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Re: [Bug-gnulib] gnulib README patch for size_t addition overflow

From: Paul Eggert
Subject: Re: [Bug-gnulib] gnulib README patch for size_t addition overflow
Date: 18 Nov 2003 10:39:29 -0800
User-agent: Gnus/5.09 (Gnus v5.9.0) Emacs/21.3

Bruno Haible <address@hidden> writes:

> Paul Eggert wrote:
> > + * If an existing object has size S, and if T is sufficiently small
> > +   (e.g., 8 KiB), then S + T cannot overflow.  Overflow in this case
> > +   would mean that the rest of your program fits into T bytes, which
> > +   can't happen in realistic flat-address-space hosts.
> A specialization of this statement (with S = SIZE_MAX and T = 1) is that
> malloc (SIZE_MAX) is guaranteed to fail. But on 2003-11-01 you said:
> > it assumes that malloc (SIZE_MAX) always fails, which is probably a
> > portable assumption but is a bit worrisome nonetheless.

Yes, it's in the same category.  That is, the S + T proviso above is
probably a portable assumption (with a very high probability :-) but
is a bit worrisome nonetheless.  So, if it's easy to write and
maintain code that works even without that assumption, and is no less
efficient, then I would do so.  However, in practice it's often more
of a pain to write and maintain the code that way, and it can slow
down execution a bit, so there are good arguments for omitting these
redundant checks.

> So is it worrisome or not? Do we need the 'size_overflow_p' checks before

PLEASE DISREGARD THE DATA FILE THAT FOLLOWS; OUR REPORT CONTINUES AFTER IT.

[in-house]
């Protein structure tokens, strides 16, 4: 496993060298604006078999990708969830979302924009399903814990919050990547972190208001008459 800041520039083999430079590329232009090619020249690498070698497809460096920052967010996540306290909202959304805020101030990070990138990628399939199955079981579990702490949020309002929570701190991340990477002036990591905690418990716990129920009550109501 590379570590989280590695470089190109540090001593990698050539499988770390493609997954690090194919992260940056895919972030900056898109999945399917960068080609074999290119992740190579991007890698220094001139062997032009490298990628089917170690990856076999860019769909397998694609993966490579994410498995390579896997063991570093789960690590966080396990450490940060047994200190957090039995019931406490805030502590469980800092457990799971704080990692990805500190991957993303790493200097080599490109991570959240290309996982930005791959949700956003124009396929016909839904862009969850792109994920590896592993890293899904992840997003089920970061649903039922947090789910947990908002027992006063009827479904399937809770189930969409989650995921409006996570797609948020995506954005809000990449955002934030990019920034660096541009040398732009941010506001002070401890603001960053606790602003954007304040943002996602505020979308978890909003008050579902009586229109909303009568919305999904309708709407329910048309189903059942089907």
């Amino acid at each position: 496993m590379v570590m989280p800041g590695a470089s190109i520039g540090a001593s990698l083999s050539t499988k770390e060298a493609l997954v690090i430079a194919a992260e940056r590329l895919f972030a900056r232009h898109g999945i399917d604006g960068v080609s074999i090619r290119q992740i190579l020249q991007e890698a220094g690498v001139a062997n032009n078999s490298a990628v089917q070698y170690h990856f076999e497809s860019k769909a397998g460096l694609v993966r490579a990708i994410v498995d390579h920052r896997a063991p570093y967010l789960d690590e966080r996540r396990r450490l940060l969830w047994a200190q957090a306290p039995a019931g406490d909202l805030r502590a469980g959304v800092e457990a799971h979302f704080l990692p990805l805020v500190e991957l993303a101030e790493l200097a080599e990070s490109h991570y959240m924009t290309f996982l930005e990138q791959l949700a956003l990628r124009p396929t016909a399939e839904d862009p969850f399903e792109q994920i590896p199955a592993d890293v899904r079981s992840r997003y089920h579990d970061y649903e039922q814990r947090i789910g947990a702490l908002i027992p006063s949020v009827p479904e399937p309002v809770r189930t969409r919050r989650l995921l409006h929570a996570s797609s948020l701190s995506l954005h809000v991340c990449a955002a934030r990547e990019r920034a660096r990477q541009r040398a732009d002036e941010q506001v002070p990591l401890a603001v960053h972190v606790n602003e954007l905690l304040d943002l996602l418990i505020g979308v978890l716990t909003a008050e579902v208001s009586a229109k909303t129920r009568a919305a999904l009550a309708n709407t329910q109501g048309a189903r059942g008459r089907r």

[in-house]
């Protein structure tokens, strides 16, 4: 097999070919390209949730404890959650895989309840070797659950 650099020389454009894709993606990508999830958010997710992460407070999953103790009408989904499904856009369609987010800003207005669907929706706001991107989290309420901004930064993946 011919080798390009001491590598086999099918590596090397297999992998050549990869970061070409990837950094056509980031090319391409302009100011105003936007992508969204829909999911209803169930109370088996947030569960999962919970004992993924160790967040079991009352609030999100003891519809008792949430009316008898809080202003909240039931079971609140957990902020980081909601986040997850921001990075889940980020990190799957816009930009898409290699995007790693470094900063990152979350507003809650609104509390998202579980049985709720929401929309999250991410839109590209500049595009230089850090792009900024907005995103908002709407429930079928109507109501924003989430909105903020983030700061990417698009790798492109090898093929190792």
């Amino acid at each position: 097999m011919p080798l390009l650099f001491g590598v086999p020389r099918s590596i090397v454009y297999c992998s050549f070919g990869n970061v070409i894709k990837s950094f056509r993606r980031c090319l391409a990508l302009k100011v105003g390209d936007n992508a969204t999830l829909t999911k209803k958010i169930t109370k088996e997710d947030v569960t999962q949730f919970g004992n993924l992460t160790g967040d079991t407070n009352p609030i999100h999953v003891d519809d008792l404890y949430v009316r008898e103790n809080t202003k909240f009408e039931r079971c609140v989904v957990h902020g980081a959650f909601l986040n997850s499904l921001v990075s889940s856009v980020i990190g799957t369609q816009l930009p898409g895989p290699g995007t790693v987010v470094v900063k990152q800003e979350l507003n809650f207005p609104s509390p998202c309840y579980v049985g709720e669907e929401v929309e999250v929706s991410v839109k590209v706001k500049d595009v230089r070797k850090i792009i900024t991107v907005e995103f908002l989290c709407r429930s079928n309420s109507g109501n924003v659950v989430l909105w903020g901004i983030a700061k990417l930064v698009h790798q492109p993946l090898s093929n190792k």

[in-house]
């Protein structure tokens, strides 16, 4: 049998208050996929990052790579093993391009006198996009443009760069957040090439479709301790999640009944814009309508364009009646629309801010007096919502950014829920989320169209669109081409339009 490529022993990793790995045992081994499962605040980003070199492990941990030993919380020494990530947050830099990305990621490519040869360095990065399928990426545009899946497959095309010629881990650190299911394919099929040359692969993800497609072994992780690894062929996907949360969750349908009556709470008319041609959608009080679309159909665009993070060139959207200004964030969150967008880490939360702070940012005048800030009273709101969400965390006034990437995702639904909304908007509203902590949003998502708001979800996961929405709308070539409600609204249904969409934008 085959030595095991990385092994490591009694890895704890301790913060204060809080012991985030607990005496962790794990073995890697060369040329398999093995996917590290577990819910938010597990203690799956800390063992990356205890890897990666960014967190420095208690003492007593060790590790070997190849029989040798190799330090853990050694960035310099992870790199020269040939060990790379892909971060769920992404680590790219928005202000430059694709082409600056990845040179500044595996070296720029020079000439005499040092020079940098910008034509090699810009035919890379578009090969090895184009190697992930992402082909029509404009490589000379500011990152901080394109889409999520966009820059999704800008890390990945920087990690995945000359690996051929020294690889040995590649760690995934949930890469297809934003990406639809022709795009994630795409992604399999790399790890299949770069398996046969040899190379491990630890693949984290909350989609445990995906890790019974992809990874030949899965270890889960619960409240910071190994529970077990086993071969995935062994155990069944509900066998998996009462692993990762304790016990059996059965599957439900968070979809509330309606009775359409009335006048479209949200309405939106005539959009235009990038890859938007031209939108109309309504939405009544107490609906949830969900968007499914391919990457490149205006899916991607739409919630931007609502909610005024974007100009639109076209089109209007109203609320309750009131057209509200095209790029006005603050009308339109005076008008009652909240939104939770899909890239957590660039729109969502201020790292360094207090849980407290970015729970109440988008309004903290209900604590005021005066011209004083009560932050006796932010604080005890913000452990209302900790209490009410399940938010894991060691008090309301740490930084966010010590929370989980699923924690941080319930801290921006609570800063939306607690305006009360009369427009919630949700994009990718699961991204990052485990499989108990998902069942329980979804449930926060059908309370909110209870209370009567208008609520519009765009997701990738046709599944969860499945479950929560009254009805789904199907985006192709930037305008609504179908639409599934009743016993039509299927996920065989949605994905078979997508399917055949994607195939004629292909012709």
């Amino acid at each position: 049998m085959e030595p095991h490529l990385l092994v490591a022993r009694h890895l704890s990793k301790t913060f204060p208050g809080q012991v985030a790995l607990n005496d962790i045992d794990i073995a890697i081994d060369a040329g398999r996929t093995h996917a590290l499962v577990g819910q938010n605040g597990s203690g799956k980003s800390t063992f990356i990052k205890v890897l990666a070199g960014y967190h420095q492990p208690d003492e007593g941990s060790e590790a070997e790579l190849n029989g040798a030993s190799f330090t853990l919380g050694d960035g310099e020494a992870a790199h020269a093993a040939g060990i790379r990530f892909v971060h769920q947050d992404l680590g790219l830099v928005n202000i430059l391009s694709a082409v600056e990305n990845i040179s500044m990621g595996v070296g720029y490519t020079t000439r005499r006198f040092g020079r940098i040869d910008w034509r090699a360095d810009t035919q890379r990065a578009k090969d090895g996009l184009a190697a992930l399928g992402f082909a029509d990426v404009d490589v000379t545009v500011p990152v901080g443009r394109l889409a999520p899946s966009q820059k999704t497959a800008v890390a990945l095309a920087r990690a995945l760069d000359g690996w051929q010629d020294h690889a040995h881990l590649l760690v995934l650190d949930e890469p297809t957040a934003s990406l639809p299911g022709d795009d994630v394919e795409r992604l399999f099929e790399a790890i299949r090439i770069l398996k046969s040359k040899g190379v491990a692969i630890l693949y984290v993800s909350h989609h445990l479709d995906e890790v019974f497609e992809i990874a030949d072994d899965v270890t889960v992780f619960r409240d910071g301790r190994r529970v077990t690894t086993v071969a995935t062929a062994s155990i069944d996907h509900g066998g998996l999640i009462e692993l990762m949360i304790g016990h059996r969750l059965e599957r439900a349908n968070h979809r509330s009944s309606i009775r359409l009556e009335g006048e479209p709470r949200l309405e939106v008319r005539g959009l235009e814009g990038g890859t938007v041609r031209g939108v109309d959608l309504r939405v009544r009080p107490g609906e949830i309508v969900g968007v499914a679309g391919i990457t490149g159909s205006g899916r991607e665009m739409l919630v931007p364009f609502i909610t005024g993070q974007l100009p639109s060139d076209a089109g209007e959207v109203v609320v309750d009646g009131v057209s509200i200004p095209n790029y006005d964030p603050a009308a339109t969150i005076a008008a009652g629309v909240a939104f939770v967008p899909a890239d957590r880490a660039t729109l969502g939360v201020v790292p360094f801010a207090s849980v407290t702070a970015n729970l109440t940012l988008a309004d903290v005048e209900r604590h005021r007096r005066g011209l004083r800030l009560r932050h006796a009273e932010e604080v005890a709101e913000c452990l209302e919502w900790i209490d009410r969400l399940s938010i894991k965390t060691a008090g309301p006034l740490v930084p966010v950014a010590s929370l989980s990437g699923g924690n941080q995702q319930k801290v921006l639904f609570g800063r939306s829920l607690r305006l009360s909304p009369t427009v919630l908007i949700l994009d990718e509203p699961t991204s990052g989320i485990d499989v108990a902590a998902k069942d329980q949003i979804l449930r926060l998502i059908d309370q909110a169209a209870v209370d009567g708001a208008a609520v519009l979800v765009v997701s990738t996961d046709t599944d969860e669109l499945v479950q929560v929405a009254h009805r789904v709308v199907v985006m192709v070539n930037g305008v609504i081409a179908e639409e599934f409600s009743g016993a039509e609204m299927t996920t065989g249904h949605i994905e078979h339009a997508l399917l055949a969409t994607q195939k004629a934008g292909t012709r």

> malloc() or not?

It depends on whether we're worried about porting to hosts without
flat address spaces.  I don't know of any such hosts that are of
current or future interest to the GNU project.  I don't expect such
hosts to be of practical interest during our lifetimes.  If some hosts
like that arise later, our descendants can worry about the issue then
(and they'll have a lot of work to do! this little issue will be a
tiny fraction of the overall work); but in the meantime we have more
important things to do.

> I don't want to redo the size_t checking patches to linebreak.c,
> vasnprintf.c, etc. the day we notice that malloc (SIZE_MAX)
> unexpectedly succeeds on platform XYZ.

As I mentioned earlier, there's a simple fix for that problem: we can
include a malloc wrapper that rejects SIZE_MAX.  This is much simpler
and easier to maintain than including size checks all over the place.
I'd rather use that approach in the code that I help maintain.

I don't think such a wrapper is high priority now, since I don't know
of any practical host that needs it.  If you'd like to have such a
wrapper and think that would simplify the mainline code for
linebreak.c etc., I can volunteer to write it.  However, I vaguely
recall that you don't like the existing wrapper for some reason
(perhaps you thought it should have a different name? sorry, I don't
recall the details) so perhaps you can give advice on what you'd like
to see in this area before I charge in and code anything.

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